This leaves most innovation to large companies, not small individual risk takers. Many of the large companies play it safe, while the risk takers would have sometimes succeeded and often times failed, but continued to bring many more ideas to the market than the big companies do.
The fact that many innovations can only be sold to a military market also reduce the ability to make any profit on something not adopted by the military, and does not let new ideas stay alive and mature into better products or better implementation before the individuals behind them go broke. Leaving technology that may have been behind the next great thing to die off before it has matured.
The reasons America was a place of such massive and rapid innovation a century ago have been greatly diminished when it comes to firearms.


However 'losing' the arms race is a bit over reaching, many other nations have the same type of restrictions. Leaving innovation to large companies, and with a large percentage of innovations targeting a military or police market.
So in contrast to saying the laws in the US are causing the US to lose, rather I would say the laws in the US put the US on a more even playing field, while in the past the US had a clear and decisive advantage.

Sam1911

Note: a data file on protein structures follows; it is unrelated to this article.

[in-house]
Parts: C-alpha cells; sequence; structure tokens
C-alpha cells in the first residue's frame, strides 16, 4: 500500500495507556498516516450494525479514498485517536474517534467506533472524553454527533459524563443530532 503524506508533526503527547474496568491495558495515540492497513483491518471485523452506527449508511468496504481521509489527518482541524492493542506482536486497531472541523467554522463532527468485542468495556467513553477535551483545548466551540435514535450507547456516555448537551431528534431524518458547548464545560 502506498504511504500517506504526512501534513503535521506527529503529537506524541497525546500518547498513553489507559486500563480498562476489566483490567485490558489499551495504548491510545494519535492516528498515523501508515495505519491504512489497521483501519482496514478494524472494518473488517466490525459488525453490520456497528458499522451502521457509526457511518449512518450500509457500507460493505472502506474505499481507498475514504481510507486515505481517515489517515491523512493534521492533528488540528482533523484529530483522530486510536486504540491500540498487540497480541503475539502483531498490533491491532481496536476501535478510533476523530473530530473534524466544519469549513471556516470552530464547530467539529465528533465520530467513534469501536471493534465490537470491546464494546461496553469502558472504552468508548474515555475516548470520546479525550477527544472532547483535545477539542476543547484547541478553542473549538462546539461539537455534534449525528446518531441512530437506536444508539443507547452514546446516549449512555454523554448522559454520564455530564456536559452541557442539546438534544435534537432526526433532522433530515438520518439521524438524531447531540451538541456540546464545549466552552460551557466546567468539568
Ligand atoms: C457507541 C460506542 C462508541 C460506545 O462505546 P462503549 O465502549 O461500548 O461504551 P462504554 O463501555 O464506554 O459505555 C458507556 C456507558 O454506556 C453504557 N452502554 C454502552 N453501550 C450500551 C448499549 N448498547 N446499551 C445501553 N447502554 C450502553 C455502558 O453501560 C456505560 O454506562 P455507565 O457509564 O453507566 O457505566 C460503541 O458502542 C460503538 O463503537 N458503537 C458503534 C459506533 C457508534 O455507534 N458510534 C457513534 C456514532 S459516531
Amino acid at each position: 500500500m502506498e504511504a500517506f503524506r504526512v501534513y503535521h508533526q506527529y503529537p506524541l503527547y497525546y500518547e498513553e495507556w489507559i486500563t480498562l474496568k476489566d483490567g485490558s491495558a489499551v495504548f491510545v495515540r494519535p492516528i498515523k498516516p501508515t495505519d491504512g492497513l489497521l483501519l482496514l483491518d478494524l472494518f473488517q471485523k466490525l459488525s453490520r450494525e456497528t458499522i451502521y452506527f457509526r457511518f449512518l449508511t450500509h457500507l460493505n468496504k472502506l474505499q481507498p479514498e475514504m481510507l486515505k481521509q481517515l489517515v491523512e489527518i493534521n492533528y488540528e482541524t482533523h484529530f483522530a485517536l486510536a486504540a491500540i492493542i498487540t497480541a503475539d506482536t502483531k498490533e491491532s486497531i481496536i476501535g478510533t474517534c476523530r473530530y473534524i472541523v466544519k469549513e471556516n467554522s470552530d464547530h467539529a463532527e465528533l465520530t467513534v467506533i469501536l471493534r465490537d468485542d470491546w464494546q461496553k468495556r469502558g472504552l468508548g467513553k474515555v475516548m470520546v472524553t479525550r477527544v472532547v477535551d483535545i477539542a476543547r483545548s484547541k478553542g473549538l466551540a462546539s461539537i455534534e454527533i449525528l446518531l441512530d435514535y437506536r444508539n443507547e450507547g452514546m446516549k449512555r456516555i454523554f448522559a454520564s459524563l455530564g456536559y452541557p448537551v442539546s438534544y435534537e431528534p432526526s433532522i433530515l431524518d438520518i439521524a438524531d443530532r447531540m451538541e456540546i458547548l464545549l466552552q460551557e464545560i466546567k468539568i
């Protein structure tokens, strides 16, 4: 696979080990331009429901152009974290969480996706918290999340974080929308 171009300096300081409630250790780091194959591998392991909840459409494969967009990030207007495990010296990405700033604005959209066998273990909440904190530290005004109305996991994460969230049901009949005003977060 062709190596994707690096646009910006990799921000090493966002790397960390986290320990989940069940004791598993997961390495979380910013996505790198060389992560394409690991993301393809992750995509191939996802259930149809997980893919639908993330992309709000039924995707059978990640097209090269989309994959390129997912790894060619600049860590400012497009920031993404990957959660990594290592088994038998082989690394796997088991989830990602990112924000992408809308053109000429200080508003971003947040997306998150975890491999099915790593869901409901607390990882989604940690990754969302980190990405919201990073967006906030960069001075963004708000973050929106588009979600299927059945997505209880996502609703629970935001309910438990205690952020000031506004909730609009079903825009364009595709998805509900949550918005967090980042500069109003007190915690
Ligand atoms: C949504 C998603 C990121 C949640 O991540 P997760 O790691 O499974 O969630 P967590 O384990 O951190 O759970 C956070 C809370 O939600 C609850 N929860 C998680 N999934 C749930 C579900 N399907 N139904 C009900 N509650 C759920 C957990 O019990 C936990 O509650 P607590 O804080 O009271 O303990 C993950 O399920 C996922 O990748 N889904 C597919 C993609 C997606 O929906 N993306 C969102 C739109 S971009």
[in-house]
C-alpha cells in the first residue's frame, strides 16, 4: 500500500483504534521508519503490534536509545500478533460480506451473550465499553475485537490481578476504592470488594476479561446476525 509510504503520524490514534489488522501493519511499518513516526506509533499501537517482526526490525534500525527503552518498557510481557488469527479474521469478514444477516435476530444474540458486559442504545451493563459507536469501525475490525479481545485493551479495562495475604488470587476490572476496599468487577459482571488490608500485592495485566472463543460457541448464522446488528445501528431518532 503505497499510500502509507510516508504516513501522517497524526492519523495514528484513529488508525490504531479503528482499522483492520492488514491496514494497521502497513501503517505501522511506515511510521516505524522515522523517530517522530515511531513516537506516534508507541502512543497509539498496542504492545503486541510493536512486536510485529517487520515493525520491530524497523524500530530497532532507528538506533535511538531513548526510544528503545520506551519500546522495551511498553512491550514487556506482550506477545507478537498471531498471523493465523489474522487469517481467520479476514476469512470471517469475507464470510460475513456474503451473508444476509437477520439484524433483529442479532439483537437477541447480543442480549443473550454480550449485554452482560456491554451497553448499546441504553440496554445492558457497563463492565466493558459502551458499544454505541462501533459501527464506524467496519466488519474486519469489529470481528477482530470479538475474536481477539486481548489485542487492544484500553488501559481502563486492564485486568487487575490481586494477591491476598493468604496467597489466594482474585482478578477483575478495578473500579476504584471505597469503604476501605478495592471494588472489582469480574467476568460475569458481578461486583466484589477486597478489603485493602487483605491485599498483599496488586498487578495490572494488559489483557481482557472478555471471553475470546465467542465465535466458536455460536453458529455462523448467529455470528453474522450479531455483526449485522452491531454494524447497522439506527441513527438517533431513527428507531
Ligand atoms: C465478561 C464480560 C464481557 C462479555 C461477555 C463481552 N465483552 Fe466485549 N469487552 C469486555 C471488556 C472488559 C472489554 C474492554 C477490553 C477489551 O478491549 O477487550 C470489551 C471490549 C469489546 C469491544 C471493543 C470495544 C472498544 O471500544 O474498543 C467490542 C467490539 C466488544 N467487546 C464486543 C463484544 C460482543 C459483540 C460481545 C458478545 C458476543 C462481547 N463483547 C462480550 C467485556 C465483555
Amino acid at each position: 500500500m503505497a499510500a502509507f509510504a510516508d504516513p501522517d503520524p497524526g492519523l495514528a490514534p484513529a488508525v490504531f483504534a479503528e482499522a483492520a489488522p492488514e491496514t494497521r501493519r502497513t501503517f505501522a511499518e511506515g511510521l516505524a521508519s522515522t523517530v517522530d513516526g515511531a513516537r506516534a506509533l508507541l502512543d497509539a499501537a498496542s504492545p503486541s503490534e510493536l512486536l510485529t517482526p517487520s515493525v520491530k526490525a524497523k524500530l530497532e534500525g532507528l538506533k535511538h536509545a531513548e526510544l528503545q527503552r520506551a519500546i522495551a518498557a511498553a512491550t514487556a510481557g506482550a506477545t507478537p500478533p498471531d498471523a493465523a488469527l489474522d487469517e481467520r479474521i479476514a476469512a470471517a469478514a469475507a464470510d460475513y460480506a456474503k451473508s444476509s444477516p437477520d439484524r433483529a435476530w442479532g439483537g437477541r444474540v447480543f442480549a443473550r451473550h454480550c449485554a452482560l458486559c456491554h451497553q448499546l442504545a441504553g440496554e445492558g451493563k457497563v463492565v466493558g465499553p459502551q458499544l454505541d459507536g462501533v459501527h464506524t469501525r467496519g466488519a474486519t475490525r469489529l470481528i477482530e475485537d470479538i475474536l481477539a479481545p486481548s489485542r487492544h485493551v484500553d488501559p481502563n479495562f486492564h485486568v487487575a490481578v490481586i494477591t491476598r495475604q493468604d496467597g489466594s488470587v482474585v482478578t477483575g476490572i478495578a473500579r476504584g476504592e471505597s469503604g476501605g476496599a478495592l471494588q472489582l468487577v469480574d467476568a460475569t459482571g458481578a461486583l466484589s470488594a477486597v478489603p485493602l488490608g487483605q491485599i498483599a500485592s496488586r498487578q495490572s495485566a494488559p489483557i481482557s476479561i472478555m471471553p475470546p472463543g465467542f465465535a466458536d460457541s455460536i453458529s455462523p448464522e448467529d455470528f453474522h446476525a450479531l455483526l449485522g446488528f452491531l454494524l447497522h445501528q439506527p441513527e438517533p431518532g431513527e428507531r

January 7, 2012, 10:39 AM
The fact that many innovations can only be sold to a military market also reduce the ability to make any profit on something not adopted by the military, and does not let new ideas stay alive and mature into better products or better implementation before the individuals behind them go broke.
I agree completely that this is the biggest problem. No possible funding source other than, not just "governments" but A government, really. With ITAR and such, even if a manufacturer developed a really great new SAW or SDR or GPMG, they can't easily, or perhaps even at all, sell it to some other country that is interested.

If you read the histories of Gatling, Browning, Maxim, and the other great early machine gun designers, they were trotting the globe to find buyers, whether those buyers were British, German, Russian, private or governmental.

Of course that's in stark contrast to Degtyarov, Simonov, Kalashnikov, etc. working in the collective/cooperative development teams of the Soviet Union. (Who's products tend to eternally reinforce the old Russian canard that Great is the enemy of Good.)

However 'losing' the arms race is a bit over reaching, many other nations have the same type of restrictions. Certainly true, though I have no idea really how much development individuals even try to do in the rest of the world. Without the strong "gun culture" we have here, I imagine the few large arms manufacturers and military/state arms and munitions development organizations present in other countries may be an adequate outlet for the organic interest in creating and improving small arms, arising in the civilian population there. Sad but true.

blarby
January 8, 2012, 01:47 PM
I've often wondered about that. I'm sure many of us have mechanical ideas that we might even be afraid to put down on paper in the privacy of our own homes.

:what:

Thats very close to conspiracy to conspire....tread lightly.

We're making notes of those potential thoughts to use against you later, perhaps after re-thinking them differently and jailing you (not us) for them. :D